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Title: Mid Paleocene fossil floras and climate from western Scotland
Author: Poulter, Jonathan James
ISNI:       0000 0004 2742 5922
Awarding Body: University of Leeds
Current Institution: University of Leeds
Date of Award: 2011
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Fossil plants of Paleocene age (62 to 59.7 Ma) are preserved within lava sequences in the Hebrides and Northern Ireland. These lavas, collectively referred to as the British Tertiary Volcanic Group (BTVP), were formed due to rifting in the North Atlantic. The fossil floras represent forests that grew between the lavas in periods of quiescence, during which fluvio-lacustrine environments developed on the lava surfaces. The fossil plants provide information on the composition of the Paleocene vegetation and the climate during that interval. New collections of fossil plants have been made from the Isle of Skye and other collections from Ardtun on Mull were studied. The Allt Mor locality on Skye (60.16 ± 0.45 Ma) has provided the majority of the specimens for this study and represents a pond deposit where broadleaved angiosperm and conifer leaves accumulated. Fourteen angiosperm morphotypes have been identified, many of which show similarities to modern families, including the Platanaceae, Cercidiphyllaceae, Betulaceae, Fagaceae, Juglandaceae, Vitaceae, Cornaceae and Trochodendraceae. Conifer fossils include three ovulate cone types and eight shoot morphotypes attributed to the Cupressaceae and Pinaceae. The Allt Mor assemblage indicates that mixed coniferous forests developed within a palaeovalley, with the vegetation fringing the valley sides and colonising the floodplains of the valley floor. The vegetation of Allt Mor was dominated by climax conifers similar to Metasequoia, Sequoia, Chamaecyparis and Thuja. Broadleaved angiosperms such as Platanites, Trochodendroides, Corylites and "Platycarya cf" dominated the riparian margins and formed an understory of trees and shrubs in the conifer forests. Comparison with Paleocene floras from other Northern Hemisphere localities indicates that the floras of Skye are most similar to those of the Arctic, particularly those of Svalbard, Greenland and Canada, and were thus part of the Arcto-Tertiary floras of the northern high latitudes. Palaeoclimate estimates derived from the fossil angiosperm leaves indicate that the climate of Skye had a mean annual temperature (MAT) of -5°C to 9°C, was seasonal with warm summers (warm month mean 19.0°C to 25.8°C) and cool to cold winters (cold month mean -3.0°C to 4.2°C). Comparisons with the flora of Ardtun on Mull (60.5 ± 0.3 Ma) reveal that, although these floras share many of the same taxa, the flora is different, with angiosperms dominant, and the conifers that are common in the Allt Mor assemblage are rare or absent. The Ardtun flora also contains thermophilic plants such as Camptodromites major, C. multinervatus and Amentotaxus gladifolia, which are not present on Skye. Palaeoclimatedata from these fossil plants indicate significant cooling during the mid-Paleocene, confirmed by other marine and terrestrial proxies, marking a cool climate phase in the middle of the otherwise globally warm Paleocene climate.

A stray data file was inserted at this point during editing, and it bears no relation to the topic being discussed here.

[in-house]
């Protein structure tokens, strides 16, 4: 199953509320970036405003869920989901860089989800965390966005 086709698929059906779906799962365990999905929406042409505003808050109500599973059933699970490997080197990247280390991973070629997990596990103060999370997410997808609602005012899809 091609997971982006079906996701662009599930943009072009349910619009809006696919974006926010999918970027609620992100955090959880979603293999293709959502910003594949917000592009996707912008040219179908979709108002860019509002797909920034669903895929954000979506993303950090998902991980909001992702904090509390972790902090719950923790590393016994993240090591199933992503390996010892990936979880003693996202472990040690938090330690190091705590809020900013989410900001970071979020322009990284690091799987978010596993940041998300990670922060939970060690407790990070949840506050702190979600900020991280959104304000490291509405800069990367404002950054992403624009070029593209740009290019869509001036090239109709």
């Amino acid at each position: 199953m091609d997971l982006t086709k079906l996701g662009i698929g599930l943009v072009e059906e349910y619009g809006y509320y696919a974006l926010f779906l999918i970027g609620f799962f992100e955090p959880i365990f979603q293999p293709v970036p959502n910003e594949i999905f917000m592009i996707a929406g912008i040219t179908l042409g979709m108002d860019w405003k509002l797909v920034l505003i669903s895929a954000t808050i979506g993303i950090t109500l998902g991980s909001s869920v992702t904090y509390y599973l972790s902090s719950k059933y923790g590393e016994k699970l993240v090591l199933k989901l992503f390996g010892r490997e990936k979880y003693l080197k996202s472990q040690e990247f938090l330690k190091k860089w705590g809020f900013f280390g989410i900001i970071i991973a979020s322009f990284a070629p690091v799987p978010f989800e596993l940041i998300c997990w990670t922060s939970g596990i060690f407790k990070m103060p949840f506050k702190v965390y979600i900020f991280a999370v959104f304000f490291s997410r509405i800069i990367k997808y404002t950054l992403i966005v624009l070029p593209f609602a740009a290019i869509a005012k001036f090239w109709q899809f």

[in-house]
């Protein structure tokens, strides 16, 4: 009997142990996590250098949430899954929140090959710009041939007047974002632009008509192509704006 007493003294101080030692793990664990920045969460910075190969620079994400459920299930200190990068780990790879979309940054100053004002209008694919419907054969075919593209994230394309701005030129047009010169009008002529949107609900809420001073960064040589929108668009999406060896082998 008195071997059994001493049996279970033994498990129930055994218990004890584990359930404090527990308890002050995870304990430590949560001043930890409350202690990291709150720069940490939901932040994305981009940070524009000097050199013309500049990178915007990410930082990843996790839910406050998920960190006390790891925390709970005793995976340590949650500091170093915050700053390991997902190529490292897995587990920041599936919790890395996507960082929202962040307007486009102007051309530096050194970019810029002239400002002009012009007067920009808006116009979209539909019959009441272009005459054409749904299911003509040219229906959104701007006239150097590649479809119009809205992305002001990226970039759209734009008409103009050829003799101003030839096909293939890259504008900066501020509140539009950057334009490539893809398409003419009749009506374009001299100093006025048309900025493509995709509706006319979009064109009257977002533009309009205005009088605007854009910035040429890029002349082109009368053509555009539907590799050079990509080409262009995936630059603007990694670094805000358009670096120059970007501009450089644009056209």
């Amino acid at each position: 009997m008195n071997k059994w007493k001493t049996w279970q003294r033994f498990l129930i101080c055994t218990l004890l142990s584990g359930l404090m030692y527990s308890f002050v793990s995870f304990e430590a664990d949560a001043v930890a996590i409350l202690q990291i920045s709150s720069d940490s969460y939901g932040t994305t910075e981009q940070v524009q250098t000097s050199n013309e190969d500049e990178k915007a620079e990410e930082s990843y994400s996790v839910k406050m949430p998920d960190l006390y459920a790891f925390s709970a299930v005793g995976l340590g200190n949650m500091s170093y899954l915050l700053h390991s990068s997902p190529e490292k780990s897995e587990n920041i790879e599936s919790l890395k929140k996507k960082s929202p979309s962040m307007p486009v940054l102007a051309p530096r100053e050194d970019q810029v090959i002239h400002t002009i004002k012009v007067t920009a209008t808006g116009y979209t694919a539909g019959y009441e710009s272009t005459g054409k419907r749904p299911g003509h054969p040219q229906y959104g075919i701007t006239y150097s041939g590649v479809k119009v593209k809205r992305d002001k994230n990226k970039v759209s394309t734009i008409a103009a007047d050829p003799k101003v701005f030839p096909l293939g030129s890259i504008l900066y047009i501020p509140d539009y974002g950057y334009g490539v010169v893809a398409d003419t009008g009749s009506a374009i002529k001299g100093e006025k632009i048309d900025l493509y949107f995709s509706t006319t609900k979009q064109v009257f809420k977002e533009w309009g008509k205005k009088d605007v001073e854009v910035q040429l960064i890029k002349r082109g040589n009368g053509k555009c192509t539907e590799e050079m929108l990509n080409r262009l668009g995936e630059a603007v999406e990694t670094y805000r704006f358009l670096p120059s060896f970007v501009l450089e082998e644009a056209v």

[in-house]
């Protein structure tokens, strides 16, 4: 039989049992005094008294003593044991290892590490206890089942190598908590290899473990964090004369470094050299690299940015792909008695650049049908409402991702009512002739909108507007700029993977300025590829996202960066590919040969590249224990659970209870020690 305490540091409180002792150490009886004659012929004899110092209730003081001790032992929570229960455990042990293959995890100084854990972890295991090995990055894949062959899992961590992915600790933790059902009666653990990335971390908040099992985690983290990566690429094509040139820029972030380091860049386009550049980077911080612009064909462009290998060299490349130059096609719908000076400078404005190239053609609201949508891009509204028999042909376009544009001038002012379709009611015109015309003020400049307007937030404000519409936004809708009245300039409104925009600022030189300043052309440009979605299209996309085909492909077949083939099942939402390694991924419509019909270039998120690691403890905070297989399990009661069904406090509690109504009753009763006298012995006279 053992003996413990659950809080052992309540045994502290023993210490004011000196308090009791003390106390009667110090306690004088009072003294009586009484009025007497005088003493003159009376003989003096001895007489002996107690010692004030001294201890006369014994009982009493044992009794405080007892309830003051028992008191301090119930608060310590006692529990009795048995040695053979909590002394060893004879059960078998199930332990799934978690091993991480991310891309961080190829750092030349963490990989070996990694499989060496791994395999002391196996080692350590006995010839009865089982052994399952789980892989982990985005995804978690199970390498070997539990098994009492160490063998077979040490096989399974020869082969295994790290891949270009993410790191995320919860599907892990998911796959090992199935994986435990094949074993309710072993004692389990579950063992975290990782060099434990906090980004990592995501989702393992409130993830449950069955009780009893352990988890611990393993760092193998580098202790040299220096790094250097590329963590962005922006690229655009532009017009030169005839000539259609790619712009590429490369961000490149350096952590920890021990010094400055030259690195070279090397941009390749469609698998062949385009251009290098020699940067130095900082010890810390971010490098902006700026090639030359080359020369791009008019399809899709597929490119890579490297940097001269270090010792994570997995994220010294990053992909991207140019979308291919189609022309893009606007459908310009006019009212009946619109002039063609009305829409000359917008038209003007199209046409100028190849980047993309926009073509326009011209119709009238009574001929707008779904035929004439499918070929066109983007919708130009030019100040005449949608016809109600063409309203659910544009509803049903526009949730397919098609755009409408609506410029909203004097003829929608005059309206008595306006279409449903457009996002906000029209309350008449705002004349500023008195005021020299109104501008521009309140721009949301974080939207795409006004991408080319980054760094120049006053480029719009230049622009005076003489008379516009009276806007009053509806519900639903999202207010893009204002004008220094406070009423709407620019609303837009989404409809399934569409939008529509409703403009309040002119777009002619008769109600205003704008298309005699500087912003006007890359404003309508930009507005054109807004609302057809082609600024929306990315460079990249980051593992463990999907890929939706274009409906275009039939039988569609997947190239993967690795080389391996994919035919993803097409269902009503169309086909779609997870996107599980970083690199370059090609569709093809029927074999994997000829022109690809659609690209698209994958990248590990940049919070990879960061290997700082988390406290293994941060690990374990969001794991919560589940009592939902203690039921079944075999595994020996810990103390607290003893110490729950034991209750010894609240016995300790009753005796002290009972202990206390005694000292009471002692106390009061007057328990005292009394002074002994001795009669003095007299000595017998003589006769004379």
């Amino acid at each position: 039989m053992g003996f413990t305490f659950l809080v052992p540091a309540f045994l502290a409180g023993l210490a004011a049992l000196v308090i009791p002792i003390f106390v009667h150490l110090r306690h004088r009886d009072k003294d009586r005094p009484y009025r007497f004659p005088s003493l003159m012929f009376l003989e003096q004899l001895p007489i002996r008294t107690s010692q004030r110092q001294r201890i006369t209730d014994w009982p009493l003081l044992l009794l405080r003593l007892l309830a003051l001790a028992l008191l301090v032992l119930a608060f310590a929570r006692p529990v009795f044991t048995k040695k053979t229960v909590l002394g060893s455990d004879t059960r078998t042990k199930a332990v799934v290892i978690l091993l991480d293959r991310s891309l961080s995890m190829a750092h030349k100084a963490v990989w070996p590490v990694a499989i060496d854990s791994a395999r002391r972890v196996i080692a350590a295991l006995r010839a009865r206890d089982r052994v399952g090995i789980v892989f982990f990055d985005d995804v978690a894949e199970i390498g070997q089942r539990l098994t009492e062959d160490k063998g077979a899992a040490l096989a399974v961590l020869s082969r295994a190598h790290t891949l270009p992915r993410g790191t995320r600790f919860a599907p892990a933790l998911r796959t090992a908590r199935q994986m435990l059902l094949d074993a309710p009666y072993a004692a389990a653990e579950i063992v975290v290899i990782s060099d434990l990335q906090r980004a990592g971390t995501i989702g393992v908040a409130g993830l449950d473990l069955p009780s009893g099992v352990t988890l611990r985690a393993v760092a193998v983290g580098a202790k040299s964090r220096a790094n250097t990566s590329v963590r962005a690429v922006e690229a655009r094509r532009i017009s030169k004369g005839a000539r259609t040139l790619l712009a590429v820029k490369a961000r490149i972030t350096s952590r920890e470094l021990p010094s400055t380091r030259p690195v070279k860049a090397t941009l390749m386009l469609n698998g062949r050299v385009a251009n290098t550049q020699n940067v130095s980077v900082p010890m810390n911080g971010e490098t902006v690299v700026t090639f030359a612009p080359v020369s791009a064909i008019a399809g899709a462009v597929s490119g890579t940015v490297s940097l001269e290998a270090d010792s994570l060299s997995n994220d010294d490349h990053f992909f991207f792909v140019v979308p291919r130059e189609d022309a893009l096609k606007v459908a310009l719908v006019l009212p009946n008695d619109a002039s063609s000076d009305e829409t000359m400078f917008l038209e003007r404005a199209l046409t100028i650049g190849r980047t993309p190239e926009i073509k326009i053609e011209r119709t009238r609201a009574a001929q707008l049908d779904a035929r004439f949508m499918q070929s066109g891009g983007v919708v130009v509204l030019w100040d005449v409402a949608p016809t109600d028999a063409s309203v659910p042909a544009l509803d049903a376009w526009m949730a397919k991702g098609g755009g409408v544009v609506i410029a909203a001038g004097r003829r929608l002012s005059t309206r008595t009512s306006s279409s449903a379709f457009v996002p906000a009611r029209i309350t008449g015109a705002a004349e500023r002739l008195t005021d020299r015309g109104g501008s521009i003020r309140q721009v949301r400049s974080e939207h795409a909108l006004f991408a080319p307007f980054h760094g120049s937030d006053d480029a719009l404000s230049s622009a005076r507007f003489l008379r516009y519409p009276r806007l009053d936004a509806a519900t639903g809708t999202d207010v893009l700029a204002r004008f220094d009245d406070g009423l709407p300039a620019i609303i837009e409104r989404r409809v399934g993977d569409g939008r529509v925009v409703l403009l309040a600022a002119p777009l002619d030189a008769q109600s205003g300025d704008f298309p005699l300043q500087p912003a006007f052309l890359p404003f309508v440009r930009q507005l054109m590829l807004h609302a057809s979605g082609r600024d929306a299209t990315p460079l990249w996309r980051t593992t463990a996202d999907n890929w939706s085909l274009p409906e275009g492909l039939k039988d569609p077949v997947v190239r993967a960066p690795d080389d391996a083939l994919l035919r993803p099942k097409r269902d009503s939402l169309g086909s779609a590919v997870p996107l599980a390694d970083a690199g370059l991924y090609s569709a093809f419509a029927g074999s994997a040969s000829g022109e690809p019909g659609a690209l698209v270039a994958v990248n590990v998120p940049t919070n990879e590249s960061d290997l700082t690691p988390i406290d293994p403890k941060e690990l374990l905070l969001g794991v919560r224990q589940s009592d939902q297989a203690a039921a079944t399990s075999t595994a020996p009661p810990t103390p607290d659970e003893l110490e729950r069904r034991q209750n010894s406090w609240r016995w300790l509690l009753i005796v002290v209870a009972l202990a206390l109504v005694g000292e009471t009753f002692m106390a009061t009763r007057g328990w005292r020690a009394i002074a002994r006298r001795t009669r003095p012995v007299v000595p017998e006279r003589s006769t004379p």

Supervisor: Francis, Jane ; Wilson, Marge Sponsor: Not available
Qualification Name: Thesis (Ph.D.) Qualification Level: Doctoral
EThOS ID:  DOI: Not available